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  1. https://thefinancialexpress.com.bd/economy/bangladesh-prepares-to-face-challenges-after-transition-from-ldc-1625576226 Published: July 06, 2021 18:57:06 Bangladesh prepares to face challenges after transition from LDC Bangladesh is focusing on bilateral free and preferential trade deals as a strategy to overcome the possible losses of global trade concessions after its graduation to a developing economy. Studies on the feasibility of signing Free Trade Agreements (FTAs) and Preferential Trade Agreements (PTAs) with a number of countries have been completed, according to an official document. The countries and organizations include Malaysia, Vietnam, Thailand, Japan and Eurasian Economic Commission. The possibility of Bangladesh signing such trade agreements with China, Myanmar, Nigeria, Mali, Macedonia, Mauritius, Jordan, USA, Iraq and Lebanon is also being explored, reports UNB. Meanwhile, a Comprehensive Economic Partnership Agreement (CEPA) between Bangladesh and India is also on the anvil. Bangladesh Foreign Trade Institute (BFTI) and Indian Foreign Trade Institute are preparing a report on a joint study on CEPA. The CEPA is a bit different from FTAs as it covers a lot of issues such as trade in goods and services, investment, intellectual property rights and e-commerce. Bangladesh has signed a bilateral PTA with Bhutan on December 6, 2020. Under the agreement, 34 Bhutanese products will get duty-free access to the Bangladeshi market and 100 Bangladesh products to get similar access to Bhutan. The commodities from Bangladesh include baby clothes and clothing accessories, men's trousers and shorts, jackets and blazers, jute and jute goods, leather and leather goods, dry cell battery, fan, watch, potato, condensed milk, cement, toothbrush, plywood, particle board, mineral and carbonated water, green tea, orange juice, pineapple juice, and guava juice The 34 products from Bhutan that will get duty-free access to the Bangladesh market include orange, apple, ginger, fruit juice, milk, natural honey, wheat flour, homogenized preparations of jams, fruit jellies, marmalades, food preparations of soybeans, mineral water, wheat bran, quartzite, cement clinker, limestone, wooden particle boards, and wooden furniture. Both the countries will be able to increase the number of items gradually through consultation. PTA negotiations with Nepal are at the final stage. Significant progress has also been made in formal talks aimed at signing a bilateral PTA with Indonesia. Work on a joint study aimed at conducting a free trade agreement with Sri Lanka is at the final stage. In addition, to increase competitiveness in exports, the document mentioned that the government has continued to provide export incentives to 36 products as in the previous fiscal year. The government has identified 17 products to boost exports in the aftermath of the epidemic, which is expected to play a strong role in sustaining export growth after Bangladesh’s transition from the least developed countries in 2026. To reduce the trade deficit, the document said, measures are being taken to remove tariff and non-tariff barriers by executing bilateral trade agreements. Such agreements have already been signed with 44 countries. Bangladesh, as per the rules and regulations of World Trade Organization (WTO), might lose some of its businesses as it will graduate from the LDC status. Bangladesh will formally graduate to middle income country from the LDC status in next three years. But it will continue to get some global trade concessions until 2027 as a three-year grace period will be added. As a result, from 2027 the duty facilities the country gets from WTO in import and export might be stopped. To avert the tough economic situation of the middle income country status Bangladesh has started its initiatives to avoid the middle income country status trap. Meanwhile, the EU has urged Bangladesh to improve labor standards for the continuation of the GSP. The bloc will review the current GSP in 2023.a Bangladesh's GSP status to the EU will end in 2024. The EU, however, will continue the same up to 2027 under a three-year grace period.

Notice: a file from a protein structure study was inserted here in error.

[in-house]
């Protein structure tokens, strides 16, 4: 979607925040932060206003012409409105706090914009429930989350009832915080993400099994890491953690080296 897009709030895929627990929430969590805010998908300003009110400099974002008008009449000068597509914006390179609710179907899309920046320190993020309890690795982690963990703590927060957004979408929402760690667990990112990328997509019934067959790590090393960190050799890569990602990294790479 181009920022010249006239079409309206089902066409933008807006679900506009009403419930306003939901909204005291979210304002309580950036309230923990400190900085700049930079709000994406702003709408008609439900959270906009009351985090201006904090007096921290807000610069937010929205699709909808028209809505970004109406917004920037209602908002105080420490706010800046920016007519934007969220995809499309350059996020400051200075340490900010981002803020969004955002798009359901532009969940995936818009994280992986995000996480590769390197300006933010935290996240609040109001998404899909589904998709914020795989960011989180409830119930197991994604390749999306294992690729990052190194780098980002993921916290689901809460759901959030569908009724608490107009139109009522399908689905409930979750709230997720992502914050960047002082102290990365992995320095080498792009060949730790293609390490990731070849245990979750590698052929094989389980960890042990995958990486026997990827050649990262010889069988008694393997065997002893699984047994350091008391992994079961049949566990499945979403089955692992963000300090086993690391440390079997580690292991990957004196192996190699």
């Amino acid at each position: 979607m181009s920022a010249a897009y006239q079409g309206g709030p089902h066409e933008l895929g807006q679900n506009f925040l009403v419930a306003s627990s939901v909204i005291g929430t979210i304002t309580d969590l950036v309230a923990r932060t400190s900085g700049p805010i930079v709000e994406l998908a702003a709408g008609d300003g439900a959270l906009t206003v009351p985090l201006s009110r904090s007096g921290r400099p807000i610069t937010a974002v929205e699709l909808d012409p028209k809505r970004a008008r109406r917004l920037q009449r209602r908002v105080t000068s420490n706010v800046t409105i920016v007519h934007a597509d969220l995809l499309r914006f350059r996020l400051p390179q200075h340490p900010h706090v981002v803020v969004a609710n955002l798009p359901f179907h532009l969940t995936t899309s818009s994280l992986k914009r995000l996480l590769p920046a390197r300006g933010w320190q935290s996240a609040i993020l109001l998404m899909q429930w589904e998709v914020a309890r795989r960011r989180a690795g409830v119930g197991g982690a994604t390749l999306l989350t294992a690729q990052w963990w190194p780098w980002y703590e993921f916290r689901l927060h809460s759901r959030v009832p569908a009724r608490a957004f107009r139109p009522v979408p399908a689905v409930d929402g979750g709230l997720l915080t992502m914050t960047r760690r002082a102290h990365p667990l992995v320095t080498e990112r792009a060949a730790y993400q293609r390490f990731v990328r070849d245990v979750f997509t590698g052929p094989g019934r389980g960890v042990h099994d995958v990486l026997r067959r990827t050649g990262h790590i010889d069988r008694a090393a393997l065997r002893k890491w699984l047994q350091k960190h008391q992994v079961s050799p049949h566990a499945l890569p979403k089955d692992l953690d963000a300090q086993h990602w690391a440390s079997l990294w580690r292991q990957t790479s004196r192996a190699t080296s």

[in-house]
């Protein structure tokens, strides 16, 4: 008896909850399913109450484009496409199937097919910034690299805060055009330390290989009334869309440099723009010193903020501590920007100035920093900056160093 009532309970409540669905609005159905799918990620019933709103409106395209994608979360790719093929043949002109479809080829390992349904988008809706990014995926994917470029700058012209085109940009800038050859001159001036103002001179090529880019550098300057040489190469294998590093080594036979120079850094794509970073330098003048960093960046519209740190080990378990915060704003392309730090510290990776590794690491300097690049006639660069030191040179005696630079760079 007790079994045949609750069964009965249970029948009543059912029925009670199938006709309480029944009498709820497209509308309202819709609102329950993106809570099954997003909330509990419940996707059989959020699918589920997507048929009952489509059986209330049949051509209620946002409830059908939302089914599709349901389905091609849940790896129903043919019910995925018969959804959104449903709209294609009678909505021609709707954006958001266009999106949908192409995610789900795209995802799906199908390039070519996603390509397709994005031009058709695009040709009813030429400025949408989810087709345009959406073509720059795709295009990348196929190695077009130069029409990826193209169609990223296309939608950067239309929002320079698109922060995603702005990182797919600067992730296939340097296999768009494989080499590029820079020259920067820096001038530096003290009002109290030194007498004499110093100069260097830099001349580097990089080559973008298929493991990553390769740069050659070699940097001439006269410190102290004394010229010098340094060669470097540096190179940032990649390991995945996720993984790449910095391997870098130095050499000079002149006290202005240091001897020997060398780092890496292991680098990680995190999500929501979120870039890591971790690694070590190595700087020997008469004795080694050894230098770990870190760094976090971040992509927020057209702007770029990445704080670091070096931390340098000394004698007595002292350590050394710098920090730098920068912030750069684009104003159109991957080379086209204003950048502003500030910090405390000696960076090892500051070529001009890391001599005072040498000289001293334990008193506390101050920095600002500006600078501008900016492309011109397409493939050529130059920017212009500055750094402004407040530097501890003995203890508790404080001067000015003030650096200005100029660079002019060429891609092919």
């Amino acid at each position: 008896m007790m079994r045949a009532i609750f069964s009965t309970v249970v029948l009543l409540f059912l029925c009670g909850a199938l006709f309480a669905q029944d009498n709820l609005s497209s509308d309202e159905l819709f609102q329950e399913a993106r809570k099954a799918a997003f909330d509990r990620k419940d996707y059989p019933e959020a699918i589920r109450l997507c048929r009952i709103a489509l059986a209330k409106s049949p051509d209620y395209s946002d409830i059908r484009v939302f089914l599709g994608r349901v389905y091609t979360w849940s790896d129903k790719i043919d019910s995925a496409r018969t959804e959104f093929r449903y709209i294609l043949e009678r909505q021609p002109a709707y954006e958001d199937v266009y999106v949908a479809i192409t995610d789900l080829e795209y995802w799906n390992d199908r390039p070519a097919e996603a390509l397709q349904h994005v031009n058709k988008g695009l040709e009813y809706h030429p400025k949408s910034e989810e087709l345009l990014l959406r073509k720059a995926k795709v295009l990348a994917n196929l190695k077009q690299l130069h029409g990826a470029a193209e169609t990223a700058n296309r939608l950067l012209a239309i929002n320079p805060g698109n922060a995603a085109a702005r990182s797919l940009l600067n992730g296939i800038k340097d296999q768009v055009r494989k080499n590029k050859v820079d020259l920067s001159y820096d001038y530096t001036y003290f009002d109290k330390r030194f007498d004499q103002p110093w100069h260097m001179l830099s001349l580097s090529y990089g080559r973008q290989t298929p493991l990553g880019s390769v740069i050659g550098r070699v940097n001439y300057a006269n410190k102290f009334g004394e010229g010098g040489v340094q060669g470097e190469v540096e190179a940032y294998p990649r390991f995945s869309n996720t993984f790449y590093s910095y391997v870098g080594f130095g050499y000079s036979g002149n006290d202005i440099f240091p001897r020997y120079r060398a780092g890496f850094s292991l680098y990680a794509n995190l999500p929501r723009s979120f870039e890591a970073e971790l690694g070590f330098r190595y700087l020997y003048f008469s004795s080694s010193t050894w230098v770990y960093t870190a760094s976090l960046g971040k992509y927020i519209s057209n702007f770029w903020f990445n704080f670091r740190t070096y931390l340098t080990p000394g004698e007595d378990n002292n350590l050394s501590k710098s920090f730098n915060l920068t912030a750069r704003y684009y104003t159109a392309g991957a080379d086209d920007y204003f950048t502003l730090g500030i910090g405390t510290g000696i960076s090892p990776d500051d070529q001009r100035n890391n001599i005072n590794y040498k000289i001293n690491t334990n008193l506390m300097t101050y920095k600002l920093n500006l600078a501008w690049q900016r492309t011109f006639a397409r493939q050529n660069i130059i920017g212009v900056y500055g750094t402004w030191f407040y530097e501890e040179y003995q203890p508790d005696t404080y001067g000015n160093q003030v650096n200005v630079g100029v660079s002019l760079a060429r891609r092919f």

2. Symphony now meets smartphone demand from own plant A new era is dawning in the manufacturing industry as local companies are putting their best foot forward towards building a ‘Made in Bangladesh’ brand. One such brand is Symphony, which is going neck and neck with foreign companies to grab a bigger pie of the smartphone market that was dominated by imports until recently. The company is assembling about 1.5 lakh smartphones every month in its plant in Ashulia on the outskirts of Dhaka and has been meeting all its local demand from the plant since June last year. The factory is also making basic phones at such a pace -- currently 1.25 lakh units a month -- that no imports would be required by the year end, said Jakaria Shahid, managing director of Edison Group, Symphony’s parent company. “We stopped importing smartphones last June and our target is to meet the entire local demand from our plant by December this year.” The plant currently manufactures about seven to eight lakh units of basic and smartphones every month, according to Shahid, also the general secretary of the Bangladesh Mobile Phone Importers Association. In the face of rising demand, the company is working to expand the plant’s capacity and build two more units, he told journalists, who were taken to Ashulia for a tour of the factory. “The two new plants should be ready by 2022 and then we will seek to explore export opportunities.” Symphony, which has a market share of 30 per cent, is splashing out about Tk 100 crore for the three plants. They also have a plan to make mobile accessories, which will go some way towards building a total value chain for mobile assembling. “We will develop software, mobile applications and games as well, while the plants will churn out about two lakh units of accessories.” The factory is now adding 20 per cent value to the products and that will rise to 30 per cent over the next five years. The government offered huge tax benefits for mobile assembling in fiscal 2017-18 after which seven plants were set up in Bangladesh, with another two in the pipeline. Symphony -- which began its journey in 2008, becoming Bangladesh’s first mobile phone brand -- has been leading the market for the last five years but has now shifted focus to handsets in the price range of Tk 4,000 to Tk 8,000. The main demand lies in this segment, Shahid said, while urging the government to assess the market before giving licences for new plants. “The quality of our phones is better than those made in China,” said Md Maksudur Rahman, senior director of business operation at Edison Group. About 3.10 crore handsets were sold in 2019, of which 80 lakh were Symphony’s, said MA Hanif, head of sales. Source This is great news, Our economy needs to diversify and high tech factories are a great way of doing so.